“Community Organizer”

Arturo Uribe of Mesquite, N.M. didn’t just wake up one day and decide to be a community organizer.

But the man who thought of himself as “just a college student, father and husband” effectively became one after he began to suspect that emissions from the Helena Chemical Co. plant next to his family’s longtime home were making his young children sick

Uribe, 38, first noticed that his daughter, Giavanni, 12, began suffering from respiratory problems and uncontrollable nosebleeds shortly after the Uribe family moved to Mesquite in 2003.

The family had been living in Silver City but moved to Mesquite, settling in the house Uribe’s grandfather built decades ago. That Uribe family home sits 50 yards away from the Helena plant, which is believed to manufacture and blend agricultural fertilizers, fungicides, pesticides, herbicides and other chemicals. The company is an American subsidiary of the giant Japanese company Marubeni and exact accounts of what chemicals are actually handled there and what is done with them have been hard to document, Uribe said.

Then, in 2004, Uribe’s son Mariano was born at a Las Cruces hospital. The newborn suffered respiratory arrest days after he was brought home from the hospital. Now 4, he continues to have serious respiratory problems.

“When my son was born he was fine,” said Uribe. “It wasn’t until I brought him home that he went into respiratory arrest and I had to take him back to the hospital. That’s when I really began looking at our environment and finding out that other families with newborns and young children had respiratory issues. I remember calling the New Mexico Environment Department and being real upset.”

Other children in the community had suffered odd ailments, too, said Uribe. One neighbor boy was born with six fingers on one hand and six toes on each foot.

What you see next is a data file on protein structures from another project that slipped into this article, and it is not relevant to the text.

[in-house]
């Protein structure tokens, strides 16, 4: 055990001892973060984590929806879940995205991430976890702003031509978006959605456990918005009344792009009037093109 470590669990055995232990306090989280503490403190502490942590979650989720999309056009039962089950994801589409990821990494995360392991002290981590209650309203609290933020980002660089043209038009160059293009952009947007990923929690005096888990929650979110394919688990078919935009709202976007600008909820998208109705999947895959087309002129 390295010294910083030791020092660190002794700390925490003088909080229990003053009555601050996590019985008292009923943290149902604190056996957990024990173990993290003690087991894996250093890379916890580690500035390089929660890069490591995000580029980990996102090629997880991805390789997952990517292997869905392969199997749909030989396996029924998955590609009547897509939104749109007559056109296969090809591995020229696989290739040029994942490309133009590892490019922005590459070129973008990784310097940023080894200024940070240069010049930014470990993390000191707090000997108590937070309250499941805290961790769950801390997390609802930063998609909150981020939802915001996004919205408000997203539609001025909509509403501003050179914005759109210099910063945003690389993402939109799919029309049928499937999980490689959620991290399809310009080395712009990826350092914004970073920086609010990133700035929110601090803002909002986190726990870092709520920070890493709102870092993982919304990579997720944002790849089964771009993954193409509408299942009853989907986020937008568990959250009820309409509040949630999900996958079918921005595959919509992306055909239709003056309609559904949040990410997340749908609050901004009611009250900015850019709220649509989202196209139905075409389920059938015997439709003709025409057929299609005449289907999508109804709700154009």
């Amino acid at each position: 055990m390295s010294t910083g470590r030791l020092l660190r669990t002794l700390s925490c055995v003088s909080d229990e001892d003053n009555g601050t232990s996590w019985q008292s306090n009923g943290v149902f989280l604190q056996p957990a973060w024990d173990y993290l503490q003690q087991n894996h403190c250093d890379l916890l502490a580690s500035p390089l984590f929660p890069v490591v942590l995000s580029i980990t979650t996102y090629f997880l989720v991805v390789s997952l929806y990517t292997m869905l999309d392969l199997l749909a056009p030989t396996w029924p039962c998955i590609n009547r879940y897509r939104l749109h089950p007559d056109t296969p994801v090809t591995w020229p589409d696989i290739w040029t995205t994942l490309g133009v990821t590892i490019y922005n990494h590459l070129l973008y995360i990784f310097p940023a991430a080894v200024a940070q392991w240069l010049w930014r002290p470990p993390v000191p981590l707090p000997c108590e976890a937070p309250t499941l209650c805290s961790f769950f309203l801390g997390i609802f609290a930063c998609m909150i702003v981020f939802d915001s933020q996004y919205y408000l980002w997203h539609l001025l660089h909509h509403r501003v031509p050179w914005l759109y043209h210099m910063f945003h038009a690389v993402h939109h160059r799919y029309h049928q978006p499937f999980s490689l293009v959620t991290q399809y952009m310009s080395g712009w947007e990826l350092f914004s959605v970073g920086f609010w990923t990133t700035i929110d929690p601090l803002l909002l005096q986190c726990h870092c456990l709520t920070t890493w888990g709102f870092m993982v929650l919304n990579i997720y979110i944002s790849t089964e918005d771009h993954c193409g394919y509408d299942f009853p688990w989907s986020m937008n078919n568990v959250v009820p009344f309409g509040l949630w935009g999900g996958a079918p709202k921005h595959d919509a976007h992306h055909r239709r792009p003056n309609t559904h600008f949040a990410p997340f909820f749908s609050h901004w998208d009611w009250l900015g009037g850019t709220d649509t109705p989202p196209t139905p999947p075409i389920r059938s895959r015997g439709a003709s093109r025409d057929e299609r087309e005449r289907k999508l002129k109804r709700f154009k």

“Their doctor asked them if the husband worked in a chemical plant,” Uribe said.

In a grassroots effort, Uribe and others in the town pressed for a New Mexico Environment Department investigation into the plant. Their efforts led to a $238,000 fine for Helena in Nov. of 2004 for failure to obtain an air quality permit and a $36,000 fine in Oct. of 2006 for failing to report a chemical spill.

But the biggest violations were uncovered in Dec. of 2007, when Helena Chemical was cited for 15 air-quality violations and fined $279,000.

The company’s repeated pattern of violations shows a marked resistance to improvement, said Uribe.

“The state Environment Department needs to do more. I don’t think they (Helena) are taking them seriously. We need new regulations so we can have the quality of life that we want.”

Uribe, who has a degree in social work from NMSU and is now executive director of the Mesquite Community Action Committee, doesn’t attribute his activism to any particular political ideology. He’s says he’s just trying to stand up for what’s right for the people of his community.

Uribe plans to continue calling for more scrutiny of the Helena plant and says his group hopes the company will choose to relocate to a more remote area that is not home to so many vulnerable children and elderly people.

“That kind of plant has outlived its existence in this kind of rural community,” he said.

Other battles Uribe’s grassroots group has helped wage to improve lives in Mesquite include fighting to get a skate park built in town, working to get a better day-care center built and campaigning to spread the tax burden of paying for construction of the nearby Spaceport America to the entire state of New Mexico, not just the three counties surrounding it.

All the activism in tiny Mesquite has attracted the attention of PBS, which will be visiting Mesquite before the election and interviewing people for a special on rural Latino voters and the issues that matter to them, Uribe said.

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